Figure 1. ROC plot for trait D The xaxis is the average observed false positive rate over 200 replicates and 50 nonassociated genes. The yaxis is the average observed true positive rate (or power) over 200 replicates and 36 truly associated genes. SNP, SNPbased method; GL, genebased linear method; GS, genebased similarity method; G2, genebased twostep method.
Table 2. Power to identify each associated gene for trait D
Genomewide search for associated genes
TableÂ 3 lists the results from the genomewide association studies based on SNPs and genes for trait Q1 (9 associated genes out of 3,205). The control of FDR using the BH procedure almost completely fails here. For example, when we use α = 10^{−5}, the observed FDRs are 2/3, 1/3, and 3/4 for SNP, GL and G2 methods respectively. Because it is extremely hard to find associated genes here, we might instead lower our goal and try to get a (fairly large) subset of genes containing associated ones. For example, when α = 0.5, there are 6 (out of 1,272), 7 (out of 1,253), and 8 (out of 977) true associated genes using the SNPbased, GL and G2 methods respectively. It seems that in this data set the G2 method is the best, the GL method is the second best, and the SNPbased method is the worst, because the G2 method reports fewer significant genes, which contain more true associated ones instead.
Table 3. Comparison of number of significant genes using trait Q1
The problems of weak power and a high FPR are much more severe for the other traits when the genetic variation is lower. For example, for the binary trait D, we applied all four methods to data set 1. The results from these methods are similar. For the GS method, in the 100 most significant genes there are 3 true associated ones, and in the 1,000 most significant genes there are 14 true associated ones. Note that if we equally likely select 1,000 from 3,205 genes (37 true associations), the expected number of true associated genes reported is 11.5, which is less but not very much less than 14. This indicates that pvalues here are not very informative. Therefore it is almost impossible to identify true associated genes in this situation.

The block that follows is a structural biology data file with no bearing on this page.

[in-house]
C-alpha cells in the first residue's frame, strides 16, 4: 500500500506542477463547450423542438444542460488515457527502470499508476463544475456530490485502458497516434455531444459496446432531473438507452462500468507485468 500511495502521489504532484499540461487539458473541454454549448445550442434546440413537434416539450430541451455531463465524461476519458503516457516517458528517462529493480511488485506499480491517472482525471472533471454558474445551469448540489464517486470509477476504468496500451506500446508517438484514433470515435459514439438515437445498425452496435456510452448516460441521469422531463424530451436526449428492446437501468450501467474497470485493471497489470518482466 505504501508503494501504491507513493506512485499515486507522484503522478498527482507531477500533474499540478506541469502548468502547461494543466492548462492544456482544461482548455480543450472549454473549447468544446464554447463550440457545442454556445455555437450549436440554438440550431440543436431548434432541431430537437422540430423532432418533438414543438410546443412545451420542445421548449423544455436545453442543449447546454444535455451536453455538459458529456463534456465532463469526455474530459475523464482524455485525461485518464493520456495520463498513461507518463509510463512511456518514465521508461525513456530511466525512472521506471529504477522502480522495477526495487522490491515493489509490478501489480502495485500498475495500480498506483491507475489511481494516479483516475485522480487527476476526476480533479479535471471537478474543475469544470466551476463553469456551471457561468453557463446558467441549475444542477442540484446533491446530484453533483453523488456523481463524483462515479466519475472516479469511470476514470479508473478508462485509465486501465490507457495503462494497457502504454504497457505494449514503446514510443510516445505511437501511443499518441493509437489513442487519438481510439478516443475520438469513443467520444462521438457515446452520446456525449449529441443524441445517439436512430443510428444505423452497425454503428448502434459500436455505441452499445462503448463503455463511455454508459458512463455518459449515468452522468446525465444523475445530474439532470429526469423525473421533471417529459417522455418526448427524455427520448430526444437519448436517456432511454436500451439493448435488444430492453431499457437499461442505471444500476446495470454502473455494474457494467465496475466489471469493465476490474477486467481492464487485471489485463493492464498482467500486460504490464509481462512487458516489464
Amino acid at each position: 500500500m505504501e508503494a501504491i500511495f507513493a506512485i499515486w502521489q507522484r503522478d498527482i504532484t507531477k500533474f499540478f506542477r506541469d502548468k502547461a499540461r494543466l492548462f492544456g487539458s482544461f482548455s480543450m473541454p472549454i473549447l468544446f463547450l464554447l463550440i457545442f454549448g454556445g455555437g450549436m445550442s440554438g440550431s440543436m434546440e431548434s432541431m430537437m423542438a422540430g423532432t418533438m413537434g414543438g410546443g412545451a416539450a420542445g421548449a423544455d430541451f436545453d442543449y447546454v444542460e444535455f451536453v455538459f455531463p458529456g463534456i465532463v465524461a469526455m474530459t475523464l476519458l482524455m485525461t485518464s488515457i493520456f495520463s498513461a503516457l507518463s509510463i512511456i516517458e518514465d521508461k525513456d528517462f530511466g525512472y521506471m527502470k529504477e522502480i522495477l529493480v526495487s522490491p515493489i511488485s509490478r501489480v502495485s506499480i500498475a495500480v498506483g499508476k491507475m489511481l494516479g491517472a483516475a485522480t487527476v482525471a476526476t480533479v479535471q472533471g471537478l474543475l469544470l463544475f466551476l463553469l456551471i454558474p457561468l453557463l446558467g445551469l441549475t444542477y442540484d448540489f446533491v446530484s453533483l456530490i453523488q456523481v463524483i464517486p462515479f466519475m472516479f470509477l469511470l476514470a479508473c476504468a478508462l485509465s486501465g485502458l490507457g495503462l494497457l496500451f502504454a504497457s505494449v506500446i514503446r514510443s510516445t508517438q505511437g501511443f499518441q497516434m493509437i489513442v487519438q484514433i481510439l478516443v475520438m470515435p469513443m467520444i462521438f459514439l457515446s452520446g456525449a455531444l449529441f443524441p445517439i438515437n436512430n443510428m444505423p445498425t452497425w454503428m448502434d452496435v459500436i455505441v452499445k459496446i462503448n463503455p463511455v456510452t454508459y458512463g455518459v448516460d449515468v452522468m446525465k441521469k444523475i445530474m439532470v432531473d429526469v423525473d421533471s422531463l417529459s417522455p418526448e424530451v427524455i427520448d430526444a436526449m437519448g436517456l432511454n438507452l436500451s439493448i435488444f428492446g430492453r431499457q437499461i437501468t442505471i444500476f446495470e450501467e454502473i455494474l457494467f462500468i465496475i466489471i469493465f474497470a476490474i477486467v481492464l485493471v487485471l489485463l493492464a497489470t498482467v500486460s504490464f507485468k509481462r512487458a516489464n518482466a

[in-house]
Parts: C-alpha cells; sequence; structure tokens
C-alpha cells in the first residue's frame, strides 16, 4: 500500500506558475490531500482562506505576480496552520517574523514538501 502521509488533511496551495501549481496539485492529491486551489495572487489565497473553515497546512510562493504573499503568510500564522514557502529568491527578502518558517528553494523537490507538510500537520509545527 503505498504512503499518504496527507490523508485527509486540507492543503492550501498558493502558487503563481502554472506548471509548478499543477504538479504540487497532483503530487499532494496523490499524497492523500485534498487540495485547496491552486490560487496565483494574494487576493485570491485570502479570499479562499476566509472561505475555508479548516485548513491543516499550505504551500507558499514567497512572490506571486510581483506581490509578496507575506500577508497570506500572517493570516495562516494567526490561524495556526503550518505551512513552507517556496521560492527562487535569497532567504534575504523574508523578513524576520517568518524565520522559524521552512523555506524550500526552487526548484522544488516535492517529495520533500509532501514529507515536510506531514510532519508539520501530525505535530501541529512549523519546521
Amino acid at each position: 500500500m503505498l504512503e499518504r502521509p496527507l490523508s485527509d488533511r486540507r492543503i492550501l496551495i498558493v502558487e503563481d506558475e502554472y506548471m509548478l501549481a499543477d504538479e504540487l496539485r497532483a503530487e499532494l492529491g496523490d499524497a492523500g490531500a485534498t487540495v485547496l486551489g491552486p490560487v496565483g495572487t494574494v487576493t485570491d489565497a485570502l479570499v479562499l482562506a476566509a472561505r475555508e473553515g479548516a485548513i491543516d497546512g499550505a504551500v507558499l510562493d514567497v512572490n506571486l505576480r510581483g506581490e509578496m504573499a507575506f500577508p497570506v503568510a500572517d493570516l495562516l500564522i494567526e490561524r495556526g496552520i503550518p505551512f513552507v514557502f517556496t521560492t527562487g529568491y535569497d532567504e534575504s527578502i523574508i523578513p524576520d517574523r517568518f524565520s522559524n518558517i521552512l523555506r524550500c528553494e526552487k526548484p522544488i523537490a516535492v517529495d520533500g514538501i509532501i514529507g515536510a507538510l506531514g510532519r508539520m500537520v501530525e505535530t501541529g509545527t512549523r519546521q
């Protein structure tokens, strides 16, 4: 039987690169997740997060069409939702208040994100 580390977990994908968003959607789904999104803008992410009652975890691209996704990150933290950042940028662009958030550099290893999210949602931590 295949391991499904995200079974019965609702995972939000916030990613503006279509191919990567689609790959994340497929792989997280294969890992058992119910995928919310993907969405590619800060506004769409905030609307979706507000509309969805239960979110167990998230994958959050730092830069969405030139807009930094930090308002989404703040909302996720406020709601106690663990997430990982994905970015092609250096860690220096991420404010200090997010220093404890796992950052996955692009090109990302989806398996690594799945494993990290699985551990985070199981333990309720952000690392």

Conclusions
The detection of an association signal for rare variants is a challenging problem because of insufficient data. The SNPbased association study is more powerful than genebased methods on average. However, when multiple rare variants contribute to a trait, the genebased association study not only gives more reliable control over FDR but also is possible to pick up association signals neglected by a SNPbased study.
Competing interests
The authors declare that there are no competing interests.
Authors’ contributions
LT performed the statistical analysis and drafted the manuscript. JY participated in the group discussion and helped with the statistical analysis and manuscript. BT requested data and helped to draft the manuscript. RSC helped to draft the manuscript. All authors read and approved the final manuscript.
Acknowledgments
We would like to thank the referees for their constructive suggestions. This work was supported in part by grants from the National Institutes of Health (NIH) (R01 GM031575), the National Heart, Lung, and Blood Institute (NHLBI) (R01 HL053353), and the Charles R. Bronfman Institute for Personalized Medicine at Mount Sinai Medical Center (New York).
This article has been published as part of BMC Proceedings Volume 5 Supplement 9, 2011: Genetic Analysis Workshop 17. The full contents of the supplement are available online at http://www.biomedcentral.com/17536561/5?issue=S9.